Gary T. Ritter –

The five-year, $50 million collaborative research initiative among Toyota Motor Corporation, the MIT Computer Science and Artificial Intelligence Laboratory (CSAIL) and the Stanford Artificial Intelligence Laboratory (SAIL) is to “focus on computer science and human-machine interaction with an immediate goal of reducing

highway injuries and fatalities.”

It is a timely and worthwhile initiative. The preliminary tally of traffic fatalities in the U.S. for 2014 is 32,675, based on data published by the National Highway Traffic Safety Administration (NHTSA) in June 2015. Not only is the number of fatalities concerning, but the statistics from 2014 also mark the first year in a decade when the number of fatalities has not decreased appreciably (-0.01%).  Since 2005, when traffic crashes claimed 43,510 lives, vehicle safety technology, traffic safety campaigns to combat impaired and/or distracted driving and promote safety belt use, improved emergency response, and driver education and progressive licensing have helped reduce the national death toll by more than 10,000 lives annually. But, the numbers are still too high and we need additional strategies to attain zero fatalities.

In jest, some say that the key to traffic safety is fixing the “nut behind the steering wheel,” undoubtedly because driver error is cited as a contributing factor in more than 90% of all crashes. However, only harmful outcomes are tallied and drivers likely avoid more collisions than they cause. The difference between a crash and crash avoidance amounts to a matter of seconds—a timespan ill-suited to human situational assessment and appropriate reaction in complex conditions under stress.

Multiple companies are pursuing robotic driving technology that would allow vehicles to operate without human intervention. Multiple automotive manufacturers and their suppliers have demonstrated automated driving prototypes, including Toyota, whose longstanding corporate vision includes “a world without traffic fatalities.” Beyond the automotive industry, Uber has announced plans to develop self-driving vehicles, rumors abound that Apple is working on an advanced automotive project and Google has amassed close to a million miles of autonomous driving in various self-driving vehicle prototypes. In the public sector, Nevada, Florida, California, Michigan, the District of Columbia and Virginia have taken steps to permit automated driving on public roads and/or facilitated the development of specialized vehicle test sites.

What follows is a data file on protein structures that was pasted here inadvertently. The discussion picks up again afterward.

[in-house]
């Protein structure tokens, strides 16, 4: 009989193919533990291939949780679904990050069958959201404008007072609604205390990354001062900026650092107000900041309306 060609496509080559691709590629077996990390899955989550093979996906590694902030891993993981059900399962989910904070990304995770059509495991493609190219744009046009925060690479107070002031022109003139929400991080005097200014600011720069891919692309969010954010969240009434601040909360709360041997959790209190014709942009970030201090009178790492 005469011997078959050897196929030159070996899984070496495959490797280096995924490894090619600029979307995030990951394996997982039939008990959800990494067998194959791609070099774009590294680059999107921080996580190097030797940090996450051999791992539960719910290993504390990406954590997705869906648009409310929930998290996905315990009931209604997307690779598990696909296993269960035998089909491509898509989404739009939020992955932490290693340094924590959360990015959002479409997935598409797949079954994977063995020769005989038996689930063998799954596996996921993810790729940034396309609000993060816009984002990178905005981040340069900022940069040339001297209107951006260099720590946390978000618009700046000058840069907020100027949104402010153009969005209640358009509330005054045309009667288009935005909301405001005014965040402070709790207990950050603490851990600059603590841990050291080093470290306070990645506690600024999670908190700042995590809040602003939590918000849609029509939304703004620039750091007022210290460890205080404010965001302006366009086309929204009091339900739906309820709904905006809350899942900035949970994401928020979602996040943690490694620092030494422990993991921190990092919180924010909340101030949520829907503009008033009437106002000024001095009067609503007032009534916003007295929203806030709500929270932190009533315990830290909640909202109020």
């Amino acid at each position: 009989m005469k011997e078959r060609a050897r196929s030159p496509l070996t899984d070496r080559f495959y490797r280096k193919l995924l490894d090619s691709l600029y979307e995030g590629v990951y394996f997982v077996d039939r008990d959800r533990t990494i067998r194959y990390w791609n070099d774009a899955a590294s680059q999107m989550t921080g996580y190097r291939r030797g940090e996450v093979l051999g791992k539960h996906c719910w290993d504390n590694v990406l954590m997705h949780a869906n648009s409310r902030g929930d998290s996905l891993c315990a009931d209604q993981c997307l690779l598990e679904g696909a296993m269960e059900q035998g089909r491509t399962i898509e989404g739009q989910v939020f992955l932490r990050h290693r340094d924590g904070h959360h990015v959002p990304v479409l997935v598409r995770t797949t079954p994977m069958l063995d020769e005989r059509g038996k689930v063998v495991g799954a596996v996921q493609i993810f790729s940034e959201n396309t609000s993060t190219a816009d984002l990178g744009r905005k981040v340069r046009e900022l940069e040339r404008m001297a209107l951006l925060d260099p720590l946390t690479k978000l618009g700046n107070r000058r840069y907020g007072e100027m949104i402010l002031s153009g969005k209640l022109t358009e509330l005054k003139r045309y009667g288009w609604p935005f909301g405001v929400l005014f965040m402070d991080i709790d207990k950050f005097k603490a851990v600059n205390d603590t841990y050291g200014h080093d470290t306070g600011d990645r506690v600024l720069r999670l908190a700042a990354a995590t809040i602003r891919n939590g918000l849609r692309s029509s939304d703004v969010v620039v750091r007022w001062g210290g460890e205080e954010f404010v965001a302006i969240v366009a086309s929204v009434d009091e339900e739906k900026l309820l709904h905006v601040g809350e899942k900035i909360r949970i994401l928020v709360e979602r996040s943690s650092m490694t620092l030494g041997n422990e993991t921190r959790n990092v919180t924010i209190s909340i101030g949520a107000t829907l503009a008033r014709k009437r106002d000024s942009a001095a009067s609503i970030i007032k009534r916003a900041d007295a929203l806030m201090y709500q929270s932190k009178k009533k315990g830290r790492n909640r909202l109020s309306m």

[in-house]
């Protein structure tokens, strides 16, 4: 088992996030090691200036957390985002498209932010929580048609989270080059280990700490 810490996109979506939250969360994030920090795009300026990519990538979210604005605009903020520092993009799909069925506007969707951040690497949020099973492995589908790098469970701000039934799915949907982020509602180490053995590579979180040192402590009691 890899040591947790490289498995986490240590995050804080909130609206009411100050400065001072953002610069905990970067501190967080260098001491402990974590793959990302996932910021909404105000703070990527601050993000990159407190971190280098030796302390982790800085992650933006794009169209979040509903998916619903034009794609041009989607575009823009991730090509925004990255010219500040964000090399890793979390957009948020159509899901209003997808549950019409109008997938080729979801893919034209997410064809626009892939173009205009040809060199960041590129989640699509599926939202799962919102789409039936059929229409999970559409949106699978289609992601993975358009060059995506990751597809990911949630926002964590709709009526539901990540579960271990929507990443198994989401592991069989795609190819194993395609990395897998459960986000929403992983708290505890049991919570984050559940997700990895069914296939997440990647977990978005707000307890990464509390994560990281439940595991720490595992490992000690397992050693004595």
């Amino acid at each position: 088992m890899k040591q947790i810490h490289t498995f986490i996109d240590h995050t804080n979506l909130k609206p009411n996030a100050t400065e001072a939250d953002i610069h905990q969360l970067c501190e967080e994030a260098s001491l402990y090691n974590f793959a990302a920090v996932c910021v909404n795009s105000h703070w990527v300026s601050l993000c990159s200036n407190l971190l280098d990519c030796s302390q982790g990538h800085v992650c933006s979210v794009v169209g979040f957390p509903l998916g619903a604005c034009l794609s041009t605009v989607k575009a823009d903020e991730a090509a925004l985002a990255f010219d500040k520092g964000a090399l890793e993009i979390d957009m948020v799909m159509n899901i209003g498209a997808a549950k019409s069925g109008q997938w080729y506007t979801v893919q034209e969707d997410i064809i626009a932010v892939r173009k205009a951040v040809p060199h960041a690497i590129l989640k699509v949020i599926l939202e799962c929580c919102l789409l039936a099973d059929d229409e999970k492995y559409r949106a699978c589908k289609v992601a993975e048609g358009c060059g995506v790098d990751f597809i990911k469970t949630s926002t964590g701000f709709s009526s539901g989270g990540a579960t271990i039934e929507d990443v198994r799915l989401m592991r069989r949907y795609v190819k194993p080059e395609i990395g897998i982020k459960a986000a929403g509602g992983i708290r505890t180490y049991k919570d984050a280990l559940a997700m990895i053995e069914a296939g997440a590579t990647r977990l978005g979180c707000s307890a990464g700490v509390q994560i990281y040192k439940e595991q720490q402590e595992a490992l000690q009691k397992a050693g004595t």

Among the various initiatives, the Toyota/MIT/Stanford collaboration is notable for its focus on assisting—not eliminating—the human driver. On average, drivers drive about 300 hundred thousand miles, more than a decade for most, without a serious traffic incident and more than a million miles without a fatality. This presents a challenging threshold for robotics, especially since many human drivers view a driver’s license as the traffic counterpart of poetic license, thus requiring automaton technology that can recognize and accommodate rule deviations by others in the traffic mix. Human drivers do well at comprehending and operating within unstructured situations; whereas robots are not distractible and deliver unflustered performance in crisis situations. The driver-assist approach skirts unresolved legal and liability issues that arise when a human is not responsibly operating the vehicle. Hopefully the driver-assist option will provide an expeditious path toward delivering near-term safety benefits.

To learn more about MIT’s recent announcement to join Toyota on a $25 million research center for autonomous cars, visit

Gary T. Ritter , now retired, is former Director of Advanced Transportation Technology at the U.S. DOT Volpe National Transportation Systems Center in Cambridge, MA.